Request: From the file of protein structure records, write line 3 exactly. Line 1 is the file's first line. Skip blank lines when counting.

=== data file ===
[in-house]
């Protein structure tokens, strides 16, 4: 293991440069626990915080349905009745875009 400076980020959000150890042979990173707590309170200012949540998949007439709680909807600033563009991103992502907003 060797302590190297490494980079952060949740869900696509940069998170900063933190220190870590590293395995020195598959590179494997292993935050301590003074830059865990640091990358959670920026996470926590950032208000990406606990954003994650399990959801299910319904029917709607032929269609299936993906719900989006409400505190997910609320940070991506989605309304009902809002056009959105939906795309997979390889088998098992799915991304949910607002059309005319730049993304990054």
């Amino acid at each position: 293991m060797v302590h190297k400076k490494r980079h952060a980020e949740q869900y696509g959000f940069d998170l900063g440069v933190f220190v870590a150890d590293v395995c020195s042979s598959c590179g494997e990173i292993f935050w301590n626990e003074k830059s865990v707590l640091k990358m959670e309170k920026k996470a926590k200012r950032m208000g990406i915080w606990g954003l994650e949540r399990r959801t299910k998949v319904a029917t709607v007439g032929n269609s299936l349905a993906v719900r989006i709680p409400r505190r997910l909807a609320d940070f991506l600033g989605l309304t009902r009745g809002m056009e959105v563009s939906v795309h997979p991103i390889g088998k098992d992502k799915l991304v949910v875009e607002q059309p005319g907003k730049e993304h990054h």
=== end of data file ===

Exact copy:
């Amino acid at each position: 293991m060797v302590h190297k400076k490494r980079h952060a980020e949740q869900y696509g959000f940069d998170l900063g440069v933190f220190v870590a150890d590293v395995c020195s042979s598959c590179g494997e990173i292993f935050w301590n626990e003074k830059s865990v707590l640091k990358m959670e309170k920026k996470a926590k200012r950032m208000g990406i915080w606990g954003l994650e949540r399990r959801t299910k998949v319904a029917t709607v007439g032929n269609s299936l349905a993906v719900r989006i709680p409400r505190r997910l909807a609320d940070f991506l600033g989605l309304t009902r009745g809002m056009e959105v563009s939906v795309h997979p991103i390889g088998k098992d992502k799915l991304v949910v875009e607002q059309p005319g907003k730049e993304h990054h």